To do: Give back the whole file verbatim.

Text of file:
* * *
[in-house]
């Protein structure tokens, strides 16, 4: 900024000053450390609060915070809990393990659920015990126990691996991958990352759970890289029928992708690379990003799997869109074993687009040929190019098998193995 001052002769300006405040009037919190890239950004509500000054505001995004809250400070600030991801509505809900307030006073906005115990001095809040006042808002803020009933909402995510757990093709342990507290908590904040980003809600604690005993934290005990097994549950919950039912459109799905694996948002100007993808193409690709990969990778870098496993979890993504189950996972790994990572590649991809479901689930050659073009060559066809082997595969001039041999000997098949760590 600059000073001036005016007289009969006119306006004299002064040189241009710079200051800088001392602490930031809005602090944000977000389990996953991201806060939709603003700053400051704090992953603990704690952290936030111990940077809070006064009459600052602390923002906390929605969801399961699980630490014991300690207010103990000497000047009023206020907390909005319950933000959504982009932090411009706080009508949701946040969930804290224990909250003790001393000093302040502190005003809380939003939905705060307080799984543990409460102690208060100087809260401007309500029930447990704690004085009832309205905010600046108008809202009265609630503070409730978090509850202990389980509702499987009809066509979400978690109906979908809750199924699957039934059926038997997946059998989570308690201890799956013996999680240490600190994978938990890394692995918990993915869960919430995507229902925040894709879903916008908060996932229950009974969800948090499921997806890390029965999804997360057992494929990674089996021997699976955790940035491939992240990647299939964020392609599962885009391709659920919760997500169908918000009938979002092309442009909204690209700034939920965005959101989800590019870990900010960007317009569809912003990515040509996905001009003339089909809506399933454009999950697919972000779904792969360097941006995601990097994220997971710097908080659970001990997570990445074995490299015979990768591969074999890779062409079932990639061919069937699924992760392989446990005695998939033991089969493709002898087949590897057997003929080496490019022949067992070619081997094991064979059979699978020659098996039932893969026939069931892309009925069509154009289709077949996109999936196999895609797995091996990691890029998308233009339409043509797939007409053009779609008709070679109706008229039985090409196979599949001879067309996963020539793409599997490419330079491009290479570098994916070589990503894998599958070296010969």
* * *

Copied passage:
[in-house]
């Protein structure tokens, strides 16, 4: 900024000053450390609060915070809990393990659920015990126990691996991958990352759970890289029928992708690379990003799997869109074993687009040929190019098998193995 001052002769300006405040009037919190890239950004509500000054505001995004809250400070600030991801509505809900307030006073906005115990001095809040006042808002803020009933909402995510757990093709342990507290908590904040980003809600604690005993934290005990097994549950919950039912459109799905694996948002100007993808193409690709990969990778870098496993979890993504189950996972790994990572590649991809479901689930050659073009060559066809082997595969001039041999000997098949760590 600059000073001036005016007289009969006119306006004299002064040189241009710079200051800088001392602490930031809005602090944000977000389990996953991201806060939709603003700053400051704090992953603990704690952290936030111990940077809070006064009459600052602390923002906390929605969801399961699980630490014991300690207010103990000497000047009023206020907390909005319950933000959504982009932090411009706080009508949701946040969930804290224990909250003790001393000093302040502190005003809380939003939905705060307080799984543990409460102690208060100087809260401007309500029930447990704690004085009832309205905010600046108008809202009265609630503070409730978090509850202990389980509702499987009809066509979400978690109906979908809750199924699957039934059926038997997946059998989570308690201890799956013996999680240490600190994978938990890394692995918990993915869960919430995507229902925040894709879903916008908060996932229950009974969800948090499921997806890390029965999804997360057992494929990674089996021997699976955790940035491939992240990647299939964020392609599962885009391709659920919760997500169908918000009938979002092309442009909204690209700034939920965005959101989800590019870990900010960007317009569809912003990515040509996905001009003339089909809506399933454009999950697919972000779904792969360097941006995601990097994220997971710097908080659970001990997570990445074995490299015979990768591969074999890779062409079932990639061919069937699924992760392989446990005695998939033991089969493709002898087949590897057997003929080496490019022949067992070619081997094991064979059979699978020659098996039932893969026939069931892309009925069509154009289709077949996109999936196999895609797995091996990691890029998308233009339409043509797939007409053009779609008709070679109706008229039985090409196979599949001879067309996963020539793409599997490419330079491009290479570098994916070589990503894998599958070296010969």